Africa – fast realising ICT is an enabler of future economic growth

Today, more than 70% of the world’s citizens live in societies that have just begun their digitisation journey. As the individuals and enterprises in these societies continue to progress in developing their own digitisation capabilities, they will only increase and accelerate these economic and social benefits. This is according to the 2012 Global Information Technology Report*, and it is a sentiment that is mirrored by MTN Business.

“South Africa has for many years been seen as the gateway to the African continent and while certainly in many cases it still is, other African countries are fast finding their own momentum,” says Johnny Aucamp, General Manager: Strategic Relations and Business Development Africa at MTN Business. “In fact, looking at the latest 2012 Global Information Technology Report, one could go as far as to say that in many cases, Africa is fast-tracking the use of Information and Communication Technologies (ICT) to advance the progress of society and business.”

According to The Networked Readiness Index in the Report, overall, Europe remains at the forefront of the efforts to leverage ICT to transform its economy and society. In fact, 7 European counties are positioned in the top 10. More interesting is the rise of countries such as Tunisia and Mauritius – who are positioned 50th and 53rd respectively, ahead of the usual African front runner, South Africa, who came in at 72, compared to 61 in the previous report.

Continues Aucamp; “It is estimated that even a 10% increase in broadband penetration can deliver a 0.1 – 1.4% boost in GDP and certainly countries such as Tunisia and Mauritius are benefiting from creating an enabling environment for ICT development. The same can be said for some of their African counterparts who may not have ranked high in the Index, but are certainly on the right path in terms of understanding that ICT development is a key pillar for economic development and, as such, are creating the necessary infrastructure and regulatory frameworks to drive ICT innovation.”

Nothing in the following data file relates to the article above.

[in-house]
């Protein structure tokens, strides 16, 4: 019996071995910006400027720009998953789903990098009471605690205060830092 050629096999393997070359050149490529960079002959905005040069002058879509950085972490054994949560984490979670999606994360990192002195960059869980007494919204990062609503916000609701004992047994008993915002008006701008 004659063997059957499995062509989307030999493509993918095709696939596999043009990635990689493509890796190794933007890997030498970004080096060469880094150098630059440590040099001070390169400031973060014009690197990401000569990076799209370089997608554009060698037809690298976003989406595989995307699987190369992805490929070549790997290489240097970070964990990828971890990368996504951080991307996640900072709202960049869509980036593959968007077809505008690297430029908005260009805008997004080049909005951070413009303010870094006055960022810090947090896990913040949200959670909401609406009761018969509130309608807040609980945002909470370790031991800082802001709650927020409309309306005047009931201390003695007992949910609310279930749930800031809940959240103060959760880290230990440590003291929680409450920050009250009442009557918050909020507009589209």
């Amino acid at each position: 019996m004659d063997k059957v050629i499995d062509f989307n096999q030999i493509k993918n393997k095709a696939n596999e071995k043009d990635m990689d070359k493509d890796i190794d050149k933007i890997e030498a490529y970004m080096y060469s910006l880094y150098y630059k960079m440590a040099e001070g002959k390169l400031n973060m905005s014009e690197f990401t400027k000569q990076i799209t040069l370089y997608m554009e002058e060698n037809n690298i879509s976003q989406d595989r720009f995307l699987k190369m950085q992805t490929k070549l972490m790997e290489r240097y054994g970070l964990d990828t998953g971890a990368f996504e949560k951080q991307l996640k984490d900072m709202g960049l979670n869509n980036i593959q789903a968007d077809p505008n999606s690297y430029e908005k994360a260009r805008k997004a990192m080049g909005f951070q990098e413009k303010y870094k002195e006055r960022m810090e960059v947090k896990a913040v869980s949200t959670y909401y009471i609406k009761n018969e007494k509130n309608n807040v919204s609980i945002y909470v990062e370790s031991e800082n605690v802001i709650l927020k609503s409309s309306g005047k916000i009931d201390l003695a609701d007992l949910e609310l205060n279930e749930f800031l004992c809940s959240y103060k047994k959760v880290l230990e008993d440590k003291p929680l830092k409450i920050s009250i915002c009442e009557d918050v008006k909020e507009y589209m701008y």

Kenya and the rest of East Africa, including the likes of Rwanda and Tanzania, have certainly benefited from access to the undersea cables and are driving the growth of ICT. In fact, at the recent Connected Kenya Summit**, it was highlighted that Kenya aims to aggressively drive growth in the ICT sector by 2017. The government wants ICT contributing up to 25% to the country’s GDP, and every Kenyan connected to the Internet – ultimately becoming one of the top ICT hubs in the world. The same can be said for Ghana and Cameroon where IT enabled services are seen as one of the key sectors for enhancing economic growth.

“While Ethiopia ranked 130 in the Networked Index, it is another country that is using ICT to drive development,” adds Aucamp. “There is a willingness by government to utilise and optimise ICT to enhance business development, create jobs and reduce poverty. A recent example is the creation of the Ethiopia ICT park that will feature a business zone and a knowledge park as well as commercial and institutional facilities to create a virtual ICT city.”

“While certainly the Global Information Technology report paints a somewhat gloomy picture of the Networked readiness of South Africa, it does however point to the massive progress made in the rest of the African continent. Africa is fast realising that ICT is an enabler of future economic growth and while there are certainly challenges, Africa can look forward to ICT changing the way it communicates, operates and grows. As devices become more available, costs continue to decrease and broadband connectivity is increased and services more widespread, Africa can finally benefit from ‘always available’ connectivity,” concludes Aucamp.

*2012 Global Information Technology Report – Living in a Hyperconnected World, World Economic Forum and Insead, 2012
**National ICT Master Plan, Ministry of Information and Communication, Connected Kenya 2012 Summit


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Africa – fast realising ICT is an enabler of future economic growth